Often pure scientific curiosity but also opening up or conversely drying up of industrial funding. My original postdoc topic was on anisotropy because of strong industrial interest at the time. We also looked at microseismicity because BP provided us with a dataset from Valhall (a subsiding reservoir which led to 1-2 well failures per year in the 80s). When industrial interest in anisotropy faded in the mid 2000s, I set up the BLISS consortium on signal processing to work with Christian Jutten (whom I met during my Ph.D.) on independent component analysis and blind deconvolution. While at Leeds, Roger Clark got me interested in seismic attenuation. In Canada I picked up the topic of microseismicity again because of significant industrial interest.
The students and postdocs in my group are another great source of inspiration. The all have their own interests and often bring bright new ideas which we then try to apply on geophysical topics.
Do you think new geophysical technologies hold the promise of extraction of more information for characterizing unconventional hydrocarbon reservoirs?
Definitely, but I don’t have my crystal ball ready to tell you what method will be the winner.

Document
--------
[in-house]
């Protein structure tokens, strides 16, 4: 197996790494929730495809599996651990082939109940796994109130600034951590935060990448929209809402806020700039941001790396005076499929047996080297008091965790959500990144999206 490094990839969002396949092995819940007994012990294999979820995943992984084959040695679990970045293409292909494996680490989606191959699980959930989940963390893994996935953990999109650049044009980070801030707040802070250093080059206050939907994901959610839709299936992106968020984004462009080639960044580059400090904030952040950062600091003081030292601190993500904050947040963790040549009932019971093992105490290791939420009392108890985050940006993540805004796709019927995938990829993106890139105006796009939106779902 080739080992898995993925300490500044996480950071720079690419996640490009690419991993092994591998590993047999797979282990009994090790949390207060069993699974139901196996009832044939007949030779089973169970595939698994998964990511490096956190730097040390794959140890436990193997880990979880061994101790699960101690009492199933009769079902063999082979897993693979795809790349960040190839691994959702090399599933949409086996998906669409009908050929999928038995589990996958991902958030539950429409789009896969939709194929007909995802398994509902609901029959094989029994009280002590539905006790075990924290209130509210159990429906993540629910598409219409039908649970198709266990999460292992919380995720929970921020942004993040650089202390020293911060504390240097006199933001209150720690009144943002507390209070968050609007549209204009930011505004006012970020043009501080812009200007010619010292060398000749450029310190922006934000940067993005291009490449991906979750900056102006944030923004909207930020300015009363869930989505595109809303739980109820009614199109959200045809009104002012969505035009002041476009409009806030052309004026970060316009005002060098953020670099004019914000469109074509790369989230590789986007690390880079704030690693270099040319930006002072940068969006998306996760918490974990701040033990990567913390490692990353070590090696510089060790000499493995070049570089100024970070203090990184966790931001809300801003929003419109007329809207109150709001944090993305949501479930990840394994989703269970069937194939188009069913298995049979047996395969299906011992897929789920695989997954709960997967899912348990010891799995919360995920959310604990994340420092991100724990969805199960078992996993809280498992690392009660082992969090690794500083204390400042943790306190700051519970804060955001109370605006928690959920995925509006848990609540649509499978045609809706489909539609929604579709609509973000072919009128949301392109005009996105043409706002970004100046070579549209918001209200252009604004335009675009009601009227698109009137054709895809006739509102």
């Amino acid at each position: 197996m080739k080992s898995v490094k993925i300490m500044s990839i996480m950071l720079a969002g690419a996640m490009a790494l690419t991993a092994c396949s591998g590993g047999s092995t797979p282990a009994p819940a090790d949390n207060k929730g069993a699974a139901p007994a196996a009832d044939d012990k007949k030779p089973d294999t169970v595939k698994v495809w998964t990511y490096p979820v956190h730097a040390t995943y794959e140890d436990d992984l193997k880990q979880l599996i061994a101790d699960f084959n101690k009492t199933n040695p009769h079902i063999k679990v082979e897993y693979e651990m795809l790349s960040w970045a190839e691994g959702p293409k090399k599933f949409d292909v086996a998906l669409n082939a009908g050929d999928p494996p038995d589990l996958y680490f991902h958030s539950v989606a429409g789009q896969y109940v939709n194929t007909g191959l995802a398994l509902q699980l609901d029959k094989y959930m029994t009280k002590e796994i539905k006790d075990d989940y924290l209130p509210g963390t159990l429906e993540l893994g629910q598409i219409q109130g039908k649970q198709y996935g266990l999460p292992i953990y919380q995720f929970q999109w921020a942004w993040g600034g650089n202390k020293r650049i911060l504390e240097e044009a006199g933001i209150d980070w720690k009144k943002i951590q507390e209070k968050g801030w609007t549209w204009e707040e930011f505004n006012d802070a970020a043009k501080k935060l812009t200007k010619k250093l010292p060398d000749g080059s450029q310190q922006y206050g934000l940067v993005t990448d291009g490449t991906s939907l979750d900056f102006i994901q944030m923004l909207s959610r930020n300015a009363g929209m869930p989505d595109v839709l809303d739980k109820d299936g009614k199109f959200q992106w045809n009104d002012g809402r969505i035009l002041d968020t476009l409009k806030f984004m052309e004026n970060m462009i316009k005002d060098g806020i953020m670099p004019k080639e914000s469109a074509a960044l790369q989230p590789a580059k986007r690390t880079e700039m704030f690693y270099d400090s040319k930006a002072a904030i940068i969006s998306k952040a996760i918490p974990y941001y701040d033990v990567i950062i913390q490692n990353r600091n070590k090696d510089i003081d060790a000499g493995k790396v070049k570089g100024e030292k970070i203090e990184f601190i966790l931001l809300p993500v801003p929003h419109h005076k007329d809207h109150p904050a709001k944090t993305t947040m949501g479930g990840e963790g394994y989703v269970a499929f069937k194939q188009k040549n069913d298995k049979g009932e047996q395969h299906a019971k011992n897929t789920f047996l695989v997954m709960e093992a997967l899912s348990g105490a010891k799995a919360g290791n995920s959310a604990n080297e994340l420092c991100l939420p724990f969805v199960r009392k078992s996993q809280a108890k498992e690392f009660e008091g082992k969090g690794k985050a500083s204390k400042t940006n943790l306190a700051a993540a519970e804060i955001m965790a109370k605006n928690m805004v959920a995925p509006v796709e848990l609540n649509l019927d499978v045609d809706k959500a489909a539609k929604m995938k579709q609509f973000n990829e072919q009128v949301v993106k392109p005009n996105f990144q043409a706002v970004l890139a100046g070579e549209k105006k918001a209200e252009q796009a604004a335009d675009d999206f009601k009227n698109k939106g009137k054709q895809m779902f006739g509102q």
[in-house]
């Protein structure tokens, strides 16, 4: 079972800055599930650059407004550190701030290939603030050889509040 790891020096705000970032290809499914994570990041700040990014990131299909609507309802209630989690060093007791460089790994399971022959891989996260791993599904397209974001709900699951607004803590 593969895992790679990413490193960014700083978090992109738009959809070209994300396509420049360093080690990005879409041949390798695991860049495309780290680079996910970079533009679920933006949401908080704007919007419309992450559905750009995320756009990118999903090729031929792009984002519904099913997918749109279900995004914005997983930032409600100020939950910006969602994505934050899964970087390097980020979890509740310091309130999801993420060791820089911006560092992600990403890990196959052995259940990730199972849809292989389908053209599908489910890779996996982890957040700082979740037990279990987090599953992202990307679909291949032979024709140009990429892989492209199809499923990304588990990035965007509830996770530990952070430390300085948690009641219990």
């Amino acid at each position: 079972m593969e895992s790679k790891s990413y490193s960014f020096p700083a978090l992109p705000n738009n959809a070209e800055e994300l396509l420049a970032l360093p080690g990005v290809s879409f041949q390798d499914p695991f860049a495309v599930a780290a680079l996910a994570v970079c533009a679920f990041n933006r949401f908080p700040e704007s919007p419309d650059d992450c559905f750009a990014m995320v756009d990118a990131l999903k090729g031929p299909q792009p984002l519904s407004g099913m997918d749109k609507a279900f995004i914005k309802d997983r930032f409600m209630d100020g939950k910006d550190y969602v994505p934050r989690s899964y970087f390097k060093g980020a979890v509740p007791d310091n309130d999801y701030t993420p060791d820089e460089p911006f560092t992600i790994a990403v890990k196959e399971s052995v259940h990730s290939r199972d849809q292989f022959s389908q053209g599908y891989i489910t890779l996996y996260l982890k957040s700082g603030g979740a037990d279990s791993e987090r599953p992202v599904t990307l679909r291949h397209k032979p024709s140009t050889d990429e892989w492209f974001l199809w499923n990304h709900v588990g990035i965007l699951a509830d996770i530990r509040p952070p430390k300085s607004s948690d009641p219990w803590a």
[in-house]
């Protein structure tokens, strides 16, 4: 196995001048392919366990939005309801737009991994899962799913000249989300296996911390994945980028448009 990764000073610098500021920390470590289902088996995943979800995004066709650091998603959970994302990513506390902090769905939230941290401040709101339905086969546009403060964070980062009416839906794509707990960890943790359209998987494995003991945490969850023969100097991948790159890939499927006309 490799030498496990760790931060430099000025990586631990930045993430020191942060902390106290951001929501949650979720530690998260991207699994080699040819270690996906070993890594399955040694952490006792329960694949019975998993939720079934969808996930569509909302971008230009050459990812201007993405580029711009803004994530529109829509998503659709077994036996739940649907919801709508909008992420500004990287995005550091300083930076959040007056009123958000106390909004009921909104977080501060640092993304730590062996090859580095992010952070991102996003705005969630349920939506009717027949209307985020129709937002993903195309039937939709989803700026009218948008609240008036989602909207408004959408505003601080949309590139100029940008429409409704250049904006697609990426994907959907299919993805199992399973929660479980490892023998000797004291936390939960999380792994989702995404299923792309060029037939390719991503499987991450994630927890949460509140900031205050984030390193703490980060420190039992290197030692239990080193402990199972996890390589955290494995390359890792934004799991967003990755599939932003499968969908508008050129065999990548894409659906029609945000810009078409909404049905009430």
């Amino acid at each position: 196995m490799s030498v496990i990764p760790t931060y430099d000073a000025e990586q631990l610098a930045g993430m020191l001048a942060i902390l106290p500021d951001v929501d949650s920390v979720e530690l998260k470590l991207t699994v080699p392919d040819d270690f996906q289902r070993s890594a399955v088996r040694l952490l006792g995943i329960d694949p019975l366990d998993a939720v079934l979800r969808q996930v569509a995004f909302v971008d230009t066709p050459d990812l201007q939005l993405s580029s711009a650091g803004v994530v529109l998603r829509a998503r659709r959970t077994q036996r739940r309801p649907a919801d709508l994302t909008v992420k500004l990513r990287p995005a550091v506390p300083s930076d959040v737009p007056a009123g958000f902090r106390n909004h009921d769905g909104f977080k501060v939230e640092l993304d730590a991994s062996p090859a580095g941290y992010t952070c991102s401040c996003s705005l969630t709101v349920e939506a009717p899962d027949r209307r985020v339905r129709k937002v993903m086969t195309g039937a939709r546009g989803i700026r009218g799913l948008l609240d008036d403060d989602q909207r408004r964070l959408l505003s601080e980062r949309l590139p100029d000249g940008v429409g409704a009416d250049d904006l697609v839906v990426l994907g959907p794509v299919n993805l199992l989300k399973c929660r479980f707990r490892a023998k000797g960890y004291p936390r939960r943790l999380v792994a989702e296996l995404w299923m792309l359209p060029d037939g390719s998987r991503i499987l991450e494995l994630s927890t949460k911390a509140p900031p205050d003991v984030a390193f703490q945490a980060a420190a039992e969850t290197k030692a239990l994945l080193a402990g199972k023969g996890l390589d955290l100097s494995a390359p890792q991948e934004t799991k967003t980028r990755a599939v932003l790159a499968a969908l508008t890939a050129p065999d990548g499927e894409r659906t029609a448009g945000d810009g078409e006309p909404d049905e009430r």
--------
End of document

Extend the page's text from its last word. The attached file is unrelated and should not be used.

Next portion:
On a lighter note, please permit me to ask you this. What differences did you notice when you turned 30 years, 40 years and 50 years? As an example, some people think 30s allowed them to experiment with options, 40s gave them time for self-introspection, some get naughty at forty. Your comments?
If I look back I think I had a tendency to look at things more in black and white when I was younger (it was right or wrong, science was all about numbers, etc). Now I am more aware and understanding of the human aspect (earthquakes are as much about stories, experiences as well as the topic of scientific investigations; lots of emotional reasons and stress may drive students to commit academic misconduct). Hopefully this will allow me to develop color-vision when I turn 50 (not for quite a few years yet). I believe with growing experience we become better scientists who can understand both the details but also the wider implications, for science and society in general. I’m convinced I would have a blast if I would miraculously find myself back at university or school with what I know now…
What are your other interests?
Besides dreaming of skiing, climbing and walking in the mountains, I enjoy traveling for holidays (not business), reading good books and comics, and spending time with my lovely wife.
Do you have any words of advice or inspiration for young people considering a career in Geophysics?
A few years ago I met Charles Stelck who gave me the advice that you should never allow yourself to be boxed in, meaning you should always strive to explore new topics, learn new fields, be open minded, and reinvent yourself if your career or outlook becomes stagnant.